Niskayuna native spends birthday marching in D.C.

Niskayuna's Katt DiCocco, right, and Schenectady's Peggy Schalit participated in the Women's March on Washington last Saturday in the nation's capital.PHOTO PROVIDED/ Niskayuna's Katt DiCocco, right, and Schenectady's Peggy Schalit participated in the Women's March on Washington last Saturday in the nation's capital.

By Bill Buell
Gazette Reporter
Katt DiCocco has visited Washington, D.C., four times now, and she’s also participated in her share of marches and protests.
Nothing, however, prepared the Niskayuna native and Albany resident for what she experienced last Saturday – her 31st birthday – at the Women’s March on Washington.
“I thought I knew what to expect, but I guess you never really know what it’s going to be like until you’re there,’ said DiCocco, a 2004 Niskayuna High graduate. “It was amazing. What a birthday.”
DiCocco, her mother and three friends left Niskayuna at 7 a.m., rented a car, drove to Virginia and stayed in a hotel about an hour outside of D.C. On Saturday morning they got up early and took the train into Washington.
“Friday night we just hung around and watched the news coverage of everything that was going in Washington,” said DiCocco, the store manager at Lush Cosmetics in Crossgates Mall. “We wanted to avoid all the hectic stuff that was going on in D.C. But we got up early Saturday morning, we were on the train by 5:45 and headed right to the site of the march.”
DiCocco and her group got their bearings, found the stage and all the big screens that were set up, headed over to the Planned Parenthood tent to check that out, and then headed back to the stage area where Micheal Moore, Madonna, Ashley Judd, Scarlet Johannson and others spoke and performed.
“We actually got pretty close to the stage and stayed there for about six hours listening to all the speakers and music,” she said. “We could see the Capitol from where we were and we eventually started marching. There were actually so many people there it was difficult to march, but we marched where we could.”
DiCocco; her mother, Maureen Vedder DiCocco of Niskayuna; Peggy Schalit of Schenectady; Kelsey Gorman of Latham; and Mikaela Perez of Albany all had their walking shoes on, but they didn’t get far. It also didn’t matter.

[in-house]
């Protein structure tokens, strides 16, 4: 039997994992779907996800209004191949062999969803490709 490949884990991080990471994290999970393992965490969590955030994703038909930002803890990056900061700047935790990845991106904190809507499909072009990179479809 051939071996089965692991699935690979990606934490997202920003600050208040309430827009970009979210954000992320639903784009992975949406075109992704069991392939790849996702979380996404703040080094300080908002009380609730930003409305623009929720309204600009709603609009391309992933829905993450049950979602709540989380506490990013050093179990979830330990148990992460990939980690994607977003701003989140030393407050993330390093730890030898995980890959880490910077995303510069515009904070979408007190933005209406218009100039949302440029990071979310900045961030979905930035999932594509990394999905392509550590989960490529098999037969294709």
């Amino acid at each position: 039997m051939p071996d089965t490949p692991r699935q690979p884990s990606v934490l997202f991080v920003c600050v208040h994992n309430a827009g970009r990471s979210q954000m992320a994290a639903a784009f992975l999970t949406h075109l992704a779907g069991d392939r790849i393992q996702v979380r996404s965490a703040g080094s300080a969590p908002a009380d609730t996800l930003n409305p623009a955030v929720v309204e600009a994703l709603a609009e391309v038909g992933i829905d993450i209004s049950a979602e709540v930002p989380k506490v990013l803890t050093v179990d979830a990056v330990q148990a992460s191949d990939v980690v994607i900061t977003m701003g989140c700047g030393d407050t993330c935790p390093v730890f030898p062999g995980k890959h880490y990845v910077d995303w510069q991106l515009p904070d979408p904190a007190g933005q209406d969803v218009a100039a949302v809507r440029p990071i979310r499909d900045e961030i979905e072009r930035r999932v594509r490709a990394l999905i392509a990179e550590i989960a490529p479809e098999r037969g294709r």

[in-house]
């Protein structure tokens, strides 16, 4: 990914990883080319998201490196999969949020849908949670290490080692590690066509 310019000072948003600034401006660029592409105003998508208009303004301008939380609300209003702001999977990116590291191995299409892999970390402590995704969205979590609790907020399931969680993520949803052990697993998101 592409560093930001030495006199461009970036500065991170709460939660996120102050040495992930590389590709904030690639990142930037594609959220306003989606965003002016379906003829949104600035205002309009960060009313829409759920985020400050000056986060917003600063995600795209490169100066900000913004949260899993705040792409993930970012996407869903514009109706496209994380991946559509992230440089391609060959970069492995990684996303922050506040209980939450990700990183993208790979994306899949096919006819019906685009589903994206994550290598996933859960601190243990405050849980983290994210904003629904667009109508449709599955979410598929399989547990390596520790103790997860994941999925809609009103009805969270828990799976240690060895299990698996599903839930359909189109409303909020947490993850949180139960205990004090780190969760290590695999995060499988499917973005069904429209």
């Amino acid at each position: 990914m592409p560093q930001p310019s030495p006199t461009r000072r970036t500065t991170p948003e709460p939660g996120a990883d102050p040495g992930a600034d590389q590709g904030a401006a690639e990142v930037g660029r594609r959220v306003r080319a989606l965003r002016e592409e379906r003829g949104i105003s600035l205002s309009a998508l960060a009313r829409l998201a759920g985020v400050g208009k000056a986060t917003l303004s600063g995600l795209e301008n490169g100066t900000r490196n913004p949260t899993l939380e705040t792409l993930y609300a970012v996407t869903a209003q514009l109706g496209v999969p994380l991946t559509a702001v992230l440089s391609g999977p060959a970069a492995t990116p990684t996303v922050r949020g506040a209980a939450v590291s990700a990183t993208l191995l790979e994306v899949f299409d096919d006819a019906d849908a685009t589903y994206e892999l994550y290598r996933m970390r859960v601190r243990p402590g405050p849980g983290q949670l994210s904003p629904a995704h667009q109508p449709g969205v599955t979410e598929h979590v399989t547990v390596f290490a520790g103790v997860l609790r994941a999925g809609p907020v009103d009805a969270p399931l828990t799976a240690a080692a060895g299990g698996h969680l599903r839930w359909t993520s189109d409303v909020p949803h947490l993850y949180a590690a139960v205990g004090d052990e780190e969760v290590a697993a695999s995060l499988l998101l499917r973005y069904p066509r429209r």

“We got past the Smithsonian and we tried to get down the street and get to Pennsylvania Avenue but there were just too many people,” said DiCocco, who has participated in fossil fuel protests and has marched in support of animal rights. “You really couldn’t do much, but that was fine. We made our voices heard, and you can’t deny the impact. It wasn’t just the march on Washington. There were marches worldwide and it made us feel like we really had a support system. We felt like we had the entire world, our entire gender, with us. The camaraderie, the inspiration. It was pretty amazing.”
A supporter of Bernie Sanders in the Democratic primary, DiCocco voted for Hillary Clinton in the presidential election.
“As soon as the march was announced after the election I started thinking about going,” said DiCocco. “I had two friends who wanted to go, my mom and a friend of hers wanted to go. The march also fell on my birthday so my mom did everything. She got the rental car, got the hotel room. It was a great experience for me.”
While there was some violence and destruction on Friday in Washington, D.C., the 500,000 or so people that showed up on Saturday were well-behaved.
“I didn’t read about any arrests, and there was nothing of any concern that I saw the whole day,” said DiCocco. “There was nobody in the crowd trying to stir us up, and no one protesting us that I saw. There was none of that stuff.”